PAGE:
Now that marijuana has been made fully legal in states like California, it seems that lawmakers all over the nation are pushing for legal marijuana in their neck of the woods.
It has been an uphill battle in Rhode Island over the past few years to get the state legislature out of their heads enough to go all the way with respect to legal marijuana. However, that attitude seems to be changing, at least to some degree, especially ever since voters in Maine and Massachusetts took leadership on the issue and passed recreational marijuana last fall. What was once a guaranteed dead issue in Rhode Island committee is now something that has a fighting chance at seeing the light of day.
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But the momentum does not stop in Rhode Island. There are currently 17 states pushing legal marijuana in a manner that would tear down decades of prohibition and allow the herb to be treated like alcohol. This jumping on the bandwagon, of sorts, can be largely attributed to what was once referred to as “The Great Colorado Marijuana Experiment,” which has certainly proven to be a viable part of Rocky Mountain commerce since it was launched in 2014.
Some of the latest accounting statistics show that Colorado generated an impressive $200 million in tax revenue last year from the sale of legal marijuana. In Washington, another “experiment,” state officials saw somewhere $256 million in pot taxes flow into the old piggy bank in 2016.
It is for this reason that many state lawmakers are now leaning toward the concept of full legalization as a solution to economic downtrodden. In Maryland, state delegate Mary Washington recently submitted a proposal to tax and regulate marijuana in a manner similar to booze, which she predicts would pour $165 million per year into state coffers.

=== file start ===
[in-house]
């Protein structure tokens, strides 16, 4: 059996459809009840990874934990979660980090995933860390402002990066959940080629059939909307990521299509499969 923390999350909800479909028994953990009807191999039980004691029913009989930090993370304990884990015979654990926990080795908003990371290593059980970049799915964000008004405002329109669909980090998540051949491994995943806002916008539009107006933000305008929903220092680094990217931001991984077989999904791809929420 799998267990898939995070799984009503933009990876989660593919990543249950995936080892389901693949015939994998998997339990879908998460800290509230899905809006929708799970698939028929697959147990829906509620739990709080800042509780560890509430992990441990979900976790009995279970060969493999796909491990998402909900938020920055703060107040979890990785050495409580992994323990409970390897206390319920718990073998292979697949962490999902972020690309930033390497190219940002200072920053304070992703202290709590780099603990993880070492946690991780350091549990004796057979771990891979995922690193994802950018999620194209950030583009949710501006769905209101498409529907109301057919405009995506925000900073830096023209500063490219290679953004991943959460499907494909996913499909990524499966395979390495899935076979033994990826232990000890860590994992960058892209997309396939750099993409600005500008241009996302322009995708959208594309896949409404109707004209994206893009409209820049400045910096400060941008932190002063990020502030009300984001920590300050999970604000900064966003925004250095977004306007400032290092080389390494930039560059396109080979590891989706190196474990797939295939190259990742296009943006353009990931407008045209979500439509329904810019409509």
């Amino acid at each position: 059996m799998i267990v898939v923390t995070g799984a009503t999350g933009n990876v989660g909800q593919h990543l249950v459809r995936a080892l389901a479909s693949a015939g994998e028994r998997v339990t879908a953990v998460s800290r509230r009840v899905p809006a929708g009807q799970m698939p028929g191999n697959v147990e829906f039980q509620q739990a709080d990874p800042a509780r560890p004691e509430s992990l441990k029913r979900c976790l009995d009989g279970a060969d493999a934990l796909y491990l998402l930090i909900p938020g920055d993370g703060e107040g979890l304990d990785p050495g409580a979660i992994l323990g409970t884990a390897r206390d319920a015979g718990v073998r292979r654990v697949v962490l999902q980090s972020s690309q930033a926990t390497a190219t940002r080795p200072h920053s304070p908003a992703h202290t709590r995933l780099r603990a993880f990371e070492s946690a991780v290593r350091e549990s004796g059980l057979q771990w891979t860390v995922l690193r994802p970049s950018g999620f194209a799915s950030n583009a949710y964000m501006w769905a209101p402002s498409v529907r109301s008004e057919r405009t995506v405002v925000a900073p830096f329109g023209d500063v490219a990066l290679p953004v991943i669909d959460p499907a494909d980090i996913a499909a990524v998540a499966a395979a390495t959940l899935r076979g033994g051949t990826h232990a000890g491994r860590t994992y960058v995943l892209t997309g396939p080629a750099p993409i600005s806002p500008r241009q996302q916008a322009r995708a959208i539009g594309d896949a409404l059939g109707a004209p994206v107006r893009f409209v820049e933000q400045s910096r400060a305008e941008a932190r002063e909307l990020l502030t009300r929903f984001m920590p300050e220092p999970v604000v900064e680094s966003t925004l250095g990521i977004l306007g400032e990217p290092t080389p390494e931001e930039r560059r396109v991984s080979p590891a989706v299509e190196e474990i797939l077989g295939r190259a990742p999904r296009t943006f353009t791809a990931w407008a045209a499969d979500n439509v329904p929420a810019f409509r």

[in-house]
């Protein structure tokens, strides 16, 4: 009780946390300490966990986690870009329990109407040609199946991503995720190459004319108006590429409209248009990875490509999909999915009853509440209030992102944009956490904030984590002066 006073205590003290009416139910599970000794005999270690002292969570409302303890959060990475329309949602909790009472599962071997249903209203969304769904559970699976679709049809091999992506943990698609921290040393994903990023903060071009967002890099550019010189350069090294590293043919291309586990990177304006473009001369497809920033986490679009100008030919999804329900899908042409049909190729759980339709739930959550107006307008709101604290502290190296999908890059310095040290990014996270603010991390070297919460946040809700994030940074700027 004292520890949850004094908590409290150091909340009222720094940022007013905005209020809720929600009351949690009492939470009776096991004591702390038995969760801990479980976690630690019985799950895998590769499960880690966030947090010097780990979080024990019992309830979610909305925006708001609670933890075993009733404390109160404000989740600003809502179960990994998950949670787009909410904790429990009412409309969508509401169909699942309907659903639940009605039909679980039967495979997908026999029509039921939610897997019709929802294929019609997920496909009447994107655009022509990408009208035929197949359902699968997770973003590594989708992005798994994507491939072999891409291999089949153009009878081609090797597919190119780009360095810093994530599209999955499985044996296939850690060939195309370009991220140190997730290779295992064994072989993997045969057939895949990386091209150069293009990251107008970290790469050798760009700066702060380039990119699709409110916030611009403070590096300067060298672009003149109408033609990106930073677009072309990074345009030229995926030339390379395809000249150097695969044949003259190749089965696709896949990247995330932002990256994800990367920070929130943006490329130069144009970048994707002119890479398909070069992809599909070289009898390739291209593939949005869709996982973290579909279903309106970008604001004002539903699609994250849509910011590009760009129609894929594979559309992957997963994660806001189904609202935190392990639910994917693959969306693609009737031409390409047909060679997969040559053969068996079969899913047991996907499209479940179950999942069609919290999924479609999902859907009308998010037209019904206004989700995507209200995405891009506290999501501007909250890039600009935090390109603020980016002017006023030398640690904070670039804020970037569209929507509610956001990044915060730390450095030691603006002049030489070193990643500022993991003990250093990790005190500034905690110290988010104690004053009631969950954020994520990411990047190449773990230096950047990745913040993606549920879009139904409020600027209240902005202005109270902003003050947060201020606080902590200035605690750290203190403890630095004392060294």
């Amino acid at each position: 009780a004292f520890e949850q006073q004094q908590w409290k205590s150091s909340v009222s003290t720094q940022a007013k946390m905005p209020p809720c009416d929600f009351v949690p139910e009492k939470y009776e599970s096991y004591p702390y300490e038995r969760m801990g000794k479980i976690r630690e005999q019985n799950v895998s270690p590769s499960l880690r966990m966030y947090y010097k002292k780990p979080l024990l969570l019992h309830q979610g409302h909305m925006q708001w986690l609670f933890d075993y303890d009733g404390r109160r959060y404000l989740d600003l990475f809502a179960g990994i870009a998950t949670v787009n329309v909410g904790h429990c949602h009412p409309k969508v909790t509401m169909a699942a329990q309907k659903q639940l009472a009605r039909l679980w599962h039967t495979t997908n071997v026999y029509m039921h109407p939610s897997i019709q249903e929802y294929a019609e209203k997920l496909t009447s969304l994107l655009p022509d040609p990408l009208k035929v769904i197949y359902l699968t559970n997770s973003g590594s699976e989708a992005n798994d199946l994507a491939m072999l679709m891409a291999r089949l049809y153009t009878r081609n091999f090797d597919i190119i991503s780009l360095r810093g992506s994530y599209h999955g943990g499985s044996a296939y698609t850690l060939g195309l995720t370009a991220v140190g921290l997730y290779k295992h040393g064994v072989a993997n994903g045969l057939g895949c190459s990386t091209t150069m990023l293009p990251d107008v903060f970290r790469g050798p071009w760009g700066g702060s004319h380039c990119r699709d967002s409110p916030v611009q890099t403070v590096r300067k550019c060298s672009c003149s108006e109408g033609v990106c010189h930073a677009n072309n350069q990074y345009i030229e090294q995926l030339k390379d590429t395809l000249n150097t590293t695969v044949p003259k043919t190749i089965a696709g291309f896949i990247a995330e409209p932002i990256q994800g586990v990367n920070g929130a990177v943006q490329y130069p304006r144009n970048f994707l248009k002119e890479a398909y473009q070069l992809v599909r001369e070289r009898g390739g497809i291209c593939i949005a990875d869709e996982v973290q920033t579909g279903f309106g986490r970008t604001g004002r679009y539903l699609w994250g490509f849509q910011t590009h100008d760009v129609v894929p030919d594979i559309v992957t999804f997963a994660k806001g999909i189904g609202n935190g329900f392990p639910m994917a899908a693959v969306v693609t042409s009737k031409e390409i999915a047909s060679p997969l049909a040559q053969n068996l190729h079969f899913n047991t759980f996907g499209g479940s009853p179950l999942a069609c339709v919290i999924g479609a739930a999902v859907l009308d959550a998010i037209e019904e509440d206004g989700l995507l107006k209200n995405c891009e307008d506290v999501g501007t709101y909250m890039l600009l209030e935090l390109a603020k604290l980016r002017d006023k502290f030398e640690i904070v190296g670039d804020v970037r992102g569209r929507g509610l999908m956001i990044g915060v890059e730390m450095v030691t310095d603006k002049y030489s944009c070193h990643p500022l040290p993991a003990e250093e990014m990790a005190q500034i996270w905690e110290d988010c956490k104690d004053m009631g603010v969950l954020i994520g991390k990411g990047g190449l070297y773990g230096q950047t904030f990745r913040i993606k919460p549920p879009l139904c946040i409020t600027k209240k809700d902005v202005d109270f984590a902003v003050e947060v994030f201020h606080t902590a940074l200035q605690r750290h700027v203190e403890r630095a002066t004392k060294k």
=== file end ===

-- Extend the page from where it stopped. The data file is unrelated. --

Still, there has not been a single state to ever legalize marijuana by way of legislative forces. It remains to be seen which state will be the first in the nation to bring pot prohibition to a screeching halt by pushing one of the many cannabis bills that typically bombard the halls of Capitol buildings all over American during this time of political grind.
Nevertheless, there is no question that the majority of the population wants legal weed.
A couple of national polls published last year show public support for a nationwide policy that would treat marijuana like alcohol and tobacco is now in upwards of 60 percent. Even some of the local polls to come out of states pushing for this reform show similar results. In Rhode Island, for example, nearly 60 percent of the population supports the legalization of recreational marijuana, according to the latest from Public Policy Polling.
Overall, it seems that lawmakers are starting to fall into place with respect to legalization. Rhode Island Representative Scott Slater, a lawmakers who is leading the effort to legalize marijuana, told the Los Angeles Times that it has been a “slow trickle,” but lawmakers, who once opposed legalization, are now defecting to the side of common sense.